With 2023 NFL training camps set to kick off the week of July 24, it's time to get up to speed on all 32 NFL teams. Brendan Walker has the lowdown on position battles, key players and notable subplots across the NFC East:
Catch up on the New York Giants' offseason and 2023 outlook below ...
Training Camp Dates/Information
- Players report: July 18 (rookies); July 25 (veterans)
- Location: Quest Diagnostics Training Facility | East Rutherford, New Jersey (fan information)
Notable Roster Changes
2023 Schedule Notes
- Tied for the third toughest strength of schedule in 2023 based on their opponents' 2022 win percentage (.549).
- Play three straight road games from Weeks 9-11 (at Las Vegas, Dallas & Washington).
- Have five prime-time games, including four in the first six weeks of the season.
- Two of their final three games are against the 2022 NFC champion Eagles.
-- NFL Research
Subplots To Track
1) The Giants and Saquon Barkley have until the league's July 17 deadline to work out a long-term deal. If the two sides can't reach an agreement by then, Barkley will either have to play the 2023 season on the one-year franchise tender ($10.1 million), negotiate a more lucrative one-year deal with New York (not impossible, but unlikely) or sit out the season. The two-time Pro Bowler hasn't ruled out the third option, telling reporters last month that it was "a card" he could play. Barkley set a career high in rushing yards (1,312) in 2022 and had more scrimmage yards than in his previous two seasons combined. The Giants can ill-afford to enter the 2023 season without their best offensive player, and the most recent running back to sit out a season due to a franchise tag dispute was never able to get his career back on track following the hiatus. Let's hope compromise is in the New York air.
(EDITOR'S UPDATE: Barkley and the Giants did not agree on a long-term contract by Monday's deadline, per NFL Network Insiders Ian Rapoport, Tom Pelissero and Mike Garafolo.)
2) In his first season under Brian Daboll, Daniel Jones set career highs in most of the major passing categories; though, in fairness, his numbers over his previous three seasons were far from inspiring. Still, Giants brass saw enough from Jones to sign him to a four-year, $160 million deal in March, making him the only quarterback with a current contract worth $100 million in total value to never throw for 3,500 yards or 25 touchdowns in a single season. With such a significant financial commitment surely comes increased expectations. He's one of just 11 QBs in the $40 million club, so the spotlight will only burn brighter on Jones.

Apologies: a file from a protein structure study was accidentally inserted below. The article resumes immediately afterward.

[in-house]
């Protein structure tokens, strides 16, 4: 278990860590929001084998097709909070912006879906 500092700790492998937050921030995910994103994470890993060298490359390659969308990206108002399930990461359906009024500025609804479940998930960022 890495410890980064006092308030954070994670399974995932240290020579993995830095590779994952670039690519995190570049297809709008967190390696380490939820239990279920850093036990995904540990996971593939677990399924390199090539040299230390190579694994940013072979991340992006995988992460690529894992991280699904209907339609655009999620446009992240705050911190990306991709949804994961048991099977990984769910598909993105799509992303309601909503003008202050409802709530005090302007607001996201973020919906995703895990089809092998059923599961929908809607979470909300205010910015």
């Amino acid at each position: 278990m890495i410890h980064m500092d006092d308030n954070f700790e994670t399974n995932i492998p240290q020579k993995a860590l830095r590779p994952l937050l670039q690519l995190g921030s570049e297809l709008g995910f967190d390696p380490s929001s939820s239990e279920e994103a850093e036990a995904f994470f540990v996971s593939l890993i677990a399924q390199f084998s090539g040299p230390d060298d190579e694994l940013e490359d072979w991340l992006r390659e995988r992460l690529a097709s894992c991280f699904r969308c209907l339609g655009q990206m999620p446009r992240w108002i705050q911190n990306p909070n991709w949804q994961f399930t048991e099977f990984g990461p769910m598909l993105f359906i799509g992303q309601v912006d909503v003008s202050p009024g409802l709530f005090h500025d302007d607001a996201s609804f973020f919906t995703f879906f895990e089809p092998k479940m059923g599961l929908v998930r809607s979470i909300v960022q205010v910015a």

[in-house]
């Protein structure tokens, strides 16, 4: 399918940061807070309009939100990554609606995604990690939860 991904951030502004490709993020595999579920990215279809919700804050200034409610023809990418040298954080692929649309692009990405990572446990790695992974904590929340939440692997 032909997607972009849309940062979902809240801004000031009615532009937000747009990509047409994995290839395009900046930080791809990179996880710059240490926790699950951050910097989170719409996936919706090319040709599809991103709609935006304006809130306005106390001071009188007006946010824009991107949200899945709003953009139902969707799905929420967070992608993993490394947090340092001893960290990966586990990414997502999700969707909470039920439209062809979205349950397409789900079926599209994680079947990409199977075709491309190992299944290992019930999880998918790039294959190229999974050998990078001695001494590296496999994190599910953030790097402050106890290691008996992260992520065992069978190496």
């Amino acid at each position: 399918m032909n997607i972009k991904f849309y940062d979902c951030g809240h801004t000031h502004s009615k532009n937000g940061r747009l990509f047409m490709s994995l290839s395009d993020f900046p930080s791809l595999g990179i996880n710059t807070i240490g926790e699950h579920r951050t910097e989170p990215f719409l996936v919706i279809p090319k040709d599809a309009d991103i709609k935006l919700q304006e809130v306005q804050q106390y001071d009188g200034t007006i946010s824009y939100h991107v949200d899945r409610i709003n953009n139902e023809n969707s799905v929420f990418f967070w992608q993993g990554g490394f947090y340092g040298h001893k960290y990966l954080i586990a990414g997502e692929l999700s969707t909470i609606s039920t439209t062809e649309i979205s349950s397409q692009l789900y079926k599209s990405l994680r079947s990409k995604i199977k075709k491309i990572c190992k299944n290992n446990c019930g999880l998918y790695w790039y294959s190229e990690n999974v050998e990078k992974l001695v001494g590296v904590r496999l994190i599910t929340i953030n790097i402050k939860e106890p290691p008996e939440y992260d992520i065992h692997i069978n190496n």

3) Contributing to the team's passing game issues last year was a clear lack of elite pass-catching talent. The Giants added Parris Campbell and Jamison Crowder to the receiving corps in free agency, while re-signing Sterling Shepard and Darius Slayton, but GM Joe Schoen's biggest move to boost the passing game came via the trade for Darren Waller. Since becoming a full-time starter in 2019, Waller trails only Travis Kelce and Mark Andrews in targets, receptions and receiving yards among tight ends. Now, he has battled injuries over the past two seasons. But if he can stay healthy, he the size and skill set to instantly become Jones' No. 1 receiving option.
(EDITOR'S UPDATE: The Giants signed veteran receiver Cole Beasley, the team announced on July 21.)
4) The Giants needed to improve their run defense this offseason after finishing the 2022 campaign ranked 27th. The team signed DT A'Shawn Robinson and LB Bobby Okereke in free agency (both earned spots on Gregg Rosenthal's Top 101 list) to bolster the front seven and give defensive coordinator Wink Martindale more flexibility. Meanwhile, the Giants' pass rush should get a boost from a healthy Azeez Ojulari, who missed more than half of the season due to injury. The team might need to add some reinforcements in the coming weeks, however, with LB Jarrad Davis reportedly expected to miss time after undergoing knee surgery.